Since time immemorial, beer has been brewed in Siegerland. With home-grown hops and well-trained master brewers, the town’s many private and craft breweries would deliver beer to inns by horse-drawn cart in the 17th and 18th centuries. Brauhaus Irle is one such establishment. Beer continues to be brewed by the most tradition-conscious of breweries to this day, and served at the SuDWERK restaurant in the Kaan-Marienborn district.
“Drink beer where it is brewed”
Such is the motto of SuDWERK Siegen in Kaan-Marienborn, where beer has been brewed since 1693. Its foundations were laid by Johannes Irle, bellows maker by trade and the owner of a number of inns, agricultural estates and sections of foundries. When his great-grandson Daniel Irle took the reins of the company late in the 18th century, he set about constructing a water pipeline to supply fresh, soft spring water from nearby Berg Galmerich to the brewery. Over the decades, the characteristically aromatic, subtly tangy Irle Edel-Pils grew in popularity, even beyond the Siegerland region. During the brewery’s heyday in the 1970s, annual output expanded to over 100,000 litres.
Around the turn of the millennium, the brewery resolved to go back to its roots. Following substantial market pressure and years of recession, Irle speciality beers are now exclusively available at the SuDWERK, on the site of the former large-scale brewery with the welcoming beer garden.
Remarkably, a brewing facility – small, but one of the most modern in the country – is installed in the actual dining area. Here the Irle master brewer makes beer with a dedication unchanged in over 300 years (although these days, thanks to modern technology, the process is far more sustainable and resource-efficient). Alongside classic Irle Edel-Pils, guests can sample light and dark versions of the naturally cloudy Zwickelbier.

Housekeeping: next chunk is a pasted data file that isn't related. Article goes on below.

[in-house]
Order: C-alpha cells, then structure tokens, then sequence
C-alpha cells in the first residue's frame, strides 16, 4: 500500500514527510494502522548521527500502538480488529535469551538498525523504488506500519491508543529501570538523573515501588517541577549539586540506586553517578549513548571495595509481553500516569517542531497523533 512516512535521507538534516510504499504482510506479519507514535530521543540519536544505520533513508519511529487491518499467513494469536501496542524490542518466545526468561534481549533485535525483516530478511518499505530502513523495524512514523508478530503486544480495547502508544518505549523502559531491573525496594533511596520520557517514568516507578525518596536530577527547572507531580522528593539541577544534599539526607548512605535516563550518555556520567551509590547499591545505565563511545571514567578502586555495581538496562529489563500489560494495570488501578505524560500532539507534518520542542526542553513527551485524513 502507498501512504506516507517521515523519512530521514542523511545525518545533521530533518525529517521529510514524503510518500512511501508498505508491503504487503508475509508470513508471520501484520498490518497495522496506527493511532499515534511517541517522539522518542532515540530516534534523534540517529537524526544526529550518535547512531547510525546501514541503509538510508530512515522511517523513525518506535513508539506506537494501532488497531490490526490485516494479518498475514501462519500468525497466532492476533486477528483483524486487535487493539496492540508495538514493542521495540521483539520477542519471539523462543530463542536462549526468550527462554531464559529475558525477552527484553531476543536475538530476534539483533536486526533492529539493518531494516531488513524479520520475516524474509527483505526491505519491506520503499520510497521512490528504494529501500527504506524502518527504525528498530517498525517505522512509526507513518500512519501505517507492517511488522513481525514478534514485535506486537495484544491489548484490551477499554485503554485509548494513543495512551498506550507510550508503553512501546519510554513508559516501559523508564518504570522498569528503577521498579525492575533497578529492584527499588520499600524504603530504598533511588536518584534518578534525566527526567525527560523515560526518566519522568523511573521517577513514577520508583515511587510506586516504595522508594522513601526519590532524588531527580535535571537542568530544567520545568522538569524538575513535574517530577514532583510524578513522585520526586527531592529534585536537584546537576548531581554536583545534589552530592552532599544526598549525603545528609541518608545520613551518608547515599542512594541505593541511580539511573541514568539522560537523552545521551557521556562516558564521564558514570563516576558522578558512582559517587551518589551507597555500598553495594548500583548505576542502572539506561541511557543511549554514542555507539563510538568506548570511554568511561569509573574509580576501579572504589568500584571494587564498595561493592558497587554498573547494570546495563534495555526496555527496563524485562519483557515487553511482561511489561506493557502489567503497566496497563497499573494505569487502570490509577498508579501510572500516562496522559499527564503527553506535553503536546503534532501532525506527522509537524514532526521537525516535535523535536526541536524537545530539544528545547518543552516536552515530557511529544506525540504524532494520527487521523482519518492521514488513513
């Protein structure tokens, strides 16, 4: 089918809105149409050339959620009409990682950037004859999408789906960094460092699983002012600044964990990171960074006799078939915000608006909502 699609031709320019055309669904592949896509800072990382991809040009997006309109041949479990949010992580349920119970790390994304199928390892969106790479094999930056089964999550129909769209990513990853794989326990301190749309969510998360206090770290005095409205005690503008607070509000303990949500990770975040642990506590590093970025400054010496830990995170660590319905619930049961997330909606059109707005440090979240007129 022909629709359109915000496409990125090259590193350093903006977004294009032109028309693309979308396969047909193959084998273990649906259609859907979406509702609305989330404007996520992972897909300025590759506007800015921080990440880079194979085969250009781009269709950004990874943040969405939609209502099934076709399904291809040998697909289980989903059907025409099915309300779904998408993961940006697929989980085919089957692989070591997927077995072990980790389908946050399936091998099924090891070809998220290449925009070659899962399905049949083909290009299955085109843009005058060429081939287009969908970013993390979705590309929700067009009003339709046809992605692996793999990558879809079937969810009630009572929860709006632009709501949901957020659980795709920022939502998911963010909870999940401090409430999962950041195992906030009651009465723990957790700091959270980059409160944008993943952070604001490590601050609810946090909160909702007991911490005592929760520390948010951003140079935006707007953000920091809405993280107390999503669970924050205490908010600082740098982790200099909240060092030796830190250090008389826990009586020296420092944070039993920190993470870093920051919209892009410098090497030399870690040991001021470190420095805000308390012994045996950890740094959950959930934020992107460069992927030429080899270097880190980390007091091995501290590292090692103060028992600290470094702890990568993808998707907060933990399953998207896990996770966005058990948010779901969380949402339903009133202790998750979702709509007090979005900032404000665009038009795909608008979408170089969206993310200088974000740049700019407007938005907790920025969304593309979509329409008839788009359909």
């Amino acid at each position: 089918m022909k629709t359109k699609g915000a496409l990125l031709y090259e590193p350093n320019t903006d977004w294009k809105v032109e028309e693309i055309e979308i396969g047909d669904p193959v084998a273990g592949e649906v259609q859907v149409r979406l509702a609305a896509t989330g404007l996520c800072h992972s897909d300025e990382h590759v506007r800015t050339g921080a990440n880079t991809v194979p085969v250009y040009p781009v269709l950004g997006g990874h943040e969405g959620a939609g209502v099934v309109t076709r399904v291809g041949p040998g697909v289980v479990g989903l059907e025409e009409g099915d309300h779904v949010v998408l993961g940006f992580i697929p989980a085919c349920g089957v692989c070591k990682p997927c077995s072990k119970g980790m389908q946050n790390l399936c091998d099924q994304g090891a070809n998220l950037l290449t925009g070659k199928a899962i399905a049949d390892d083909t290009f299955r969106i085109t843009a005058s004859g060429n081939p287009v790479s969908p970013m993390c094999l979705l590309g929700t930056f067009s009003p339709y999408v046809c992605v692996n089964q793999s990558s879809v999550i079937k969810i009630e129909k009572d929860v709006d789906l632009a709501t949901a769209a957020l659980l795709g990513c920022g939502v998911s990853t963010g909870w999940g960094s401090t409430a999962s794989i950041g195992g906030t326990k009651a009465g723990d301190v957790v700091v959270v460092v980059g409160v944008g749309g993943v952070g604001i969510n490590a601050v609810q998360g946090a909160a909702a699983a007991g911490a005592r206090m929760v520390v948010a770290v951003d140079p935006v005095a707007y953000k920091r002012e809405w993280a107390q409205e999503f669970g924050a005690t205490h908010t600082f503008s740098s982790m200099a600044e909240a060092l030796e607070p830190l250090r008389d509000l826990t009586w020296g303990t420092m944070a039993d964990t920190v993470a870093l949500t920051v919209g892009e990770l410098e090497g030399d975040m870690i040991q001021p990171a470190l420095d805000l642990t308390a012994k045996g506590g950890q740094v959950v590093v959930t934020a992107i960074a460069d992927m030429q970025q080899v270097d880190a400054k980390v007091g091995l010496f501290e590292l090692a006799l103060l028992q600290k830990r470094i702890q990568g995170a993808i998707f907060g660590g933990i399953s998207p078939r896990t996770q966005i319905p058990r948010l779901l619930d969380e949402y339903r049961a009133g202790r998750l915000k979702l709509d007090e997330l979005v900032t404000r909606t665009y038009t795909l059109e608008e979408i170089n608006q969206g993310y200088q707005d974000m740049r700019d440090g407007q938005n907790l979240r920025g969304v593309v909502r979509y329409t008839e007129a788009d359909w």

To accompany these, the SuDWERK serves delicious regional dishes such as Siegerland Krüstchen, Haubergssteak, Brauhausburger and many more.
“The fountain of youth for anaemic people, nervous types and breastfeeding mothers”
It seems hard to believe now, but in the early part of the 20th century, dark Weidenau wheat beer was marketed as having these properties. Owing to the addition of rock sugar, it had a relatively low alcohol content and a high nutritional value; it was brewed at the Weidenau brewery, located between the Weidenau and Geisweid districts. To win through against vigorous competition (there were many breweries operating in Siegen at the time), founders Robert Steinseifer and Karl Vetter deliberately recruited a master brewer from the south of Germany to brew the special beer. To secure a strong position, workers even built a large ‘ice cellar’ into the rock from the main building to accommodate ice blocks chipped out in winter. Unfortunately, their efforts proved to be in vain: today the one-time construction site belongs to the art faculty of the University of Siegen. The main brick building and side building, where the master brewer once lived, are heritage-protected. A pointer to the former inhabitant lies in the intricately carved, hand-crafted front door with its fruit-bearing hop branch and ears of barley.
Then and now
Siegerland can point to a long tradition of brewing, as evidenced by the breweries of the region that have successfully achieved widespread renown. These include Krombacher in nearby Kreuztal: an ancient document testifies that beer was brewed in Krombach and sold to travelling merchants as early as 1618. Today, Germany’s largest private brewery, founded in 1803, stands on the site. Also of note are the nearby C. & A. VELTINS brewery in Sauerland and the Warsteiner brewery in the Arnsberg Forest Nature Park. Just beyond the southwestern limits of Siegen, the Erzquell brewery has been producing its popular Erzquell Pils since 1885. Its balanced character derives from the spring situated right above the brewery in the Giebelwald forest nature reserve – its soft, pure water is perfect for brewing pils.
Brauhaus J. F. Irle GmbH
Tel. 0271 3039775